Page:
Moringa is a fast growing tree with many uses.  The leaves are extremely nutritious and are being used around the world to fight malnutrition.  The seeds contain a mild tasting oil that is useful for burning in lamps and for cooking.  The seed pods are often cooked and eaten as a nutritious vegetable before the seeds are fully ripe.  The seeds can also be harvested just before they are ripe and roasted like a nut.

Moringa Oleifera is the most popular species of tree in the Moringa family and it originated in southwest asia.  It is most commonly grown in India, Thailand, The Phillipines etc.  Recently, cultivation has spread around the globe in tropical areas where the climate and the water availability is agreeable with the plant’s needs.  Moringa can also be grown as an annual vegetable in places where there is warm weather and bright sunshine for at least 90 days out of the year, although the plant may not be able to produce seedpods of sufficient quality in non-tropical areas.

The nutritional content of moringa leaves is highly variable depending on the specific strain of moringa that is grown and the quality of the soil that is used.  Moringa trees tend to deplete soils of nutrients rather rapidly because the tree grows so quickly and the tree puts so much nutrition into the leaves.  For this reason it is vital that the soil is cared for with appropriate soil amendments containing micro-nutrients as well as sufficient NPK in forms that are safe for the rhizosphere.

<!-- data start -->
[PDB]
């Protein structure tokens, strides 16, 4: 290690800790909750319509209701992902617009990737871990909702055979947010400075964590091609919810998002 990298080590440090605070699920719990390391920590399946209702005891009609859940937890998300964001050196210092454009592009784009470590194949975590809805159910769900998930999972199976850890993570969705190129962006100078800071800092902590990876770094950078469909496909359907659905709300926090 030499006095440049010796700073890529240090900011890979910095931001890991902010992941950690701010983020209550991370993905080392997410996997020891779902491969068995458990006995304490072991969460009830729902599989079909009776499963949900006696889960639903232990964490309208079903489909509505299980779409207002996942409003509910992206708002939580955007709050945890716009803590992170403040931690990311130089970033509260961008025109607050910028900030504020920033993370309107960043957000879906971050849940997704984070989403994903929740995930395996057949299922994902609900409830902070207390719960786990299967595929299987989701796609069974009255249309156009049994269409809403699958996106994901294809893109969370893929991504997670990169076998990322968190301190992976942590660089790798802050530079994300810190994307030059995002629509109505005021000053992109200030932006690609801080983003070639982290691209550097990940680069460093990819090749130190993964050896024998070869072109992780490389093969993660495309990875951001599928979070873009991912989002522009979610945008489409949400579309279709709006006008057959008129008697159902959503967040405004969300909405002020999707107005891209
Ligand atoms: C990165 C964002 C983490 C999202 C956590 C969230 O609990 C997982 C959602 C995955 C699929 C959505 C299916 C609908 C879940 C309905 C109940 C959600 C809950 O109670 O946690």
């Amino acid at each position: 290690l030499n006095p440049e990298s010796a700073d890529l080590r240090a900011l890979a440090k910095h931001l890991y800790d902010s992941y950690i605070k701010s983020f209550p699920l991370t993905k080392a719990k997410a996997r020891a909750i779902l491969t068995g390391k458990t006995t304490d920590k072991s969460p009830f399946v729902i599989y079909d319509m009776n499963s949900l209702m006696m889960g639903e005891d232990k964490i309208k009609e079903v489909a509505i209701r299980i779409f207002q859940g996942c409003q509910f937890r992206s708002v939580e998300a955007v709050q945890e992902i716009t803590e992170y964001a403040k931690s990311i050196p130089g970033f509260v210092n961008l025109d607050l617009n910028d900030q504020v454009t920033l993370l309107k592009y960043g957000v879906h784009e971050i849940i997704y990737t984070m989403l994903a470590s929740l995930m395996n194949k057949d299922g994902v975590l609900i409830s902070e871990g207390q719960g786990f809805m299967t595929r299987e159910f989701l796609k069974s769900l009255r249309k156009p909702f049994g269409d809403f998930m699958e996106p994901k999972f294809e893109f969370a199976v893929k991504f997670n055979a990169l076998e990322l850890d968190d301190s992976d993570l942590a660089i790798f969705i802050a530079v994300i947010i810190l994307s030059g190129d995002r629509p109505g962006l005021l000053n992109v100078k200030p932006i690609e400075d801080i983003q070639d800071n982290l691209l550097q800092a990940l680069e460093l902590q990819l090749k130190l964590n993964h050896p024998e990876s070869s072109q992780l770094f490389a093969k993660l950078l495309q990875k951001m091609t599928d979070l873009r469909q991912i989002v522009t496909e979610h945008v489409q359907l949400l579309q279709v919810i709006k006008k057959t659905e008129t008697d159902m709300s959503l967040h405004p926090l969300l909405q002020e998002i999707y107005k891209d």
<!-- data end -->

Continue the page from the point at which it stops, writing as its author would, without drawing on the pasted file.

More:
Moringa can easily be grown from seed although the seedlings do not tolerate transplanting well before the third set of leaves has emerged and the roots have had an opportunity to harden.  Young roots are extremely brittle.  The plant easily propagates from cuttings in humid climates.  Moringa trees can be chopped back heavily every 30 days for leaf harvesting without significantly effecting the plant.  In climates where the winter is warm, the tree will slow it’s growth until spring returns, but in areas where the winters are colder, the plant may lose it’s leaves or die back to the soil, regrowing in warmer weather.  In areas where the soil gets cold in the winter, the tree will die completely.

Cuttings can be stored in the refrigerator over the winter with minimal treatment to protect the stems from rot or mold.  Cuttings will grow without any chemical treatment and the young growth buds have even been used to produce a serum that may be able to increase the growth of other plants when applied as a foliar spray.